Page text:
Naturally Occurring Radioactive Materials (NORM)
Naturally occurring radioactive materials (NORM) such as uranium, radium, and radon are dissolved in very low concentrations during normal reactions between water and rock or soil.
Many oil-field waters are particularly rich in chloride, and this enhances the solubility of other elements including the radioactive element radium.
Some of this saline, radium-bearing water is unavoidably brought to the Earth’s surface with the oil and must be separated and then disposed, usually by return to depth in an injection well. At some oil-field sites the pipes and tanks that handle large volumes of this "produced water" can become coated with scale deposits that contain radium.
Radiumbearing scale is the type of "diffuse NORM waste" that occurs in the oil industry. Radium accumulation in oil-field equipment in the United States first became apparent in the 1980’s when scrap metal dealers began to routinely detect unacceptable levels of radioactivity in shipments of oil-field pipe. Since that time the oil and gas industry has sought to better define the extent of the oilfield NORM problem, and to develop techniques for the prediction, prevention, remediation, and disposal of oil-field NORM.
Barium sulfate scale can be radioactive by incorporating Radium.
Radioactive lead can deposit along with other scales as well.
What are the Different Types of Radioactivity?
The three most common types of radiation are alpha particles, beta particles, and gamma rays.
Alpha particle emission
Alpha particles (α) are highly charged, have a large mass compared to other radioactive particles, and consist of two protons and two neutrons. They are emitted from the nucleus of an unstable atom. The size and charge of alpha particles limits their penetration to very short distances. Most alpha particles are stopped by a few centimeters of air, a sheet of paper, or the outer (dead) layer of skin on our bodies. Though their size and energy make them potentially one of the more dangerous radioactive particles, they are easily blocked and usually not of much concern unless the material that emits them is ingested or inhaled.
Beta particle emission
Beta particles (β) are the equivalent of energetic electrons and have significantly less mass and half the electrical charge of alpha particles. Because they are not as highly charged, beta particles do not have as many interactions with other particles. Therefore, they travel further before giving up all their energy and coming to rest. Beta particles have a limited penetrating ability. Their typical range in air is up to about 10 feet. In human tissue, beta particles can travel only a centimeter or so at most, so they are primarily of concern to eyes and skin as well as being an internal hazard if the material that emits them is ingested.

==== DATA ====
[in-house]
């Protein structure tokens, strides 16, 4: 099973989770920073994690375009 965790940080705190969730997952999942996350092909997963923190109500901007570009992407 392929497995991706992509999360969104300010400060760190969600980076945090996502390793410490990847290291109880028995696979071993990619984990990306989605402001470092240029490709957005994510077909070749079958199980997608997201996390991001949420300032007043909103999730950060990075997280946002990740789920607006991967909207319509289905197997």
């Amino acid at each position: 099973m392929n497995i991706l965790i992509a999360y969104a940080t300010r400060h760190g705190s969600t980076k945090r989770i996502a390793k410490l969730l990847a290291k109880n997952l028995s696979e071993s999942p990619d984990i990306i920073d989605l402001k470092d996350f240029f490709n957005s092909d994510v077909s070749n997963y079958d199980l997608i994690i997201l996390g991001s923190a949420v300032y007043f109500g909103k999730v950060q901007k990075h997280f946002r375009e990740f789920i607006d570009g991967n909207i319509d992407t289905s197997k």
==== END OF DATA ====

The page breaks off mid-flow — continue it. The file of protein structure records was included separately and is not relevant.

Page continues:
Gamma ray emissions
Gamma (γ), or x ray, radiation is made of photons, which travel at the speed of light and have no electrical charge or mass. As a result, they are less likely to interact with anything, giving them very high penetrating power and allowing them to travel great distances through different materials. Due to its high penetrating power, gamma radiation can result in radiation exposure to the whole body rather than a small area of tissue near the source.
Once formed, barite is a very insoluble mineral. One liter of water at the Earth’s surface dissolves only 0.0025 grams of barite. Efficient removal of barite deposits from oil-field equipment requires special chemicals or vigorous mechanical methods. The process of barite removal and disposal is complicated by the need to minimize radiation dose to workers and the general public.
Radiation exposure pathways include external gamma radiation (major), ingestion (minor), and inhalation of particulates and radon gas (major). Currently most oilfield NORM waste is stored at production sites awaiting disposal in specially designated and permitted landfills, disposal wells, or injection wells. Surface spreading and dilution of low-level NORM waste (fig. 4) is a past practice that is now disallowed by most States with NORM regulations.
Barite scale is the most likely host of elevated radium in these soils. The extreme insolubility of barite under natural conditions limits the rate of release of radium to water and suggests that dispersal of radium will be dominated by physical transport of barite particles.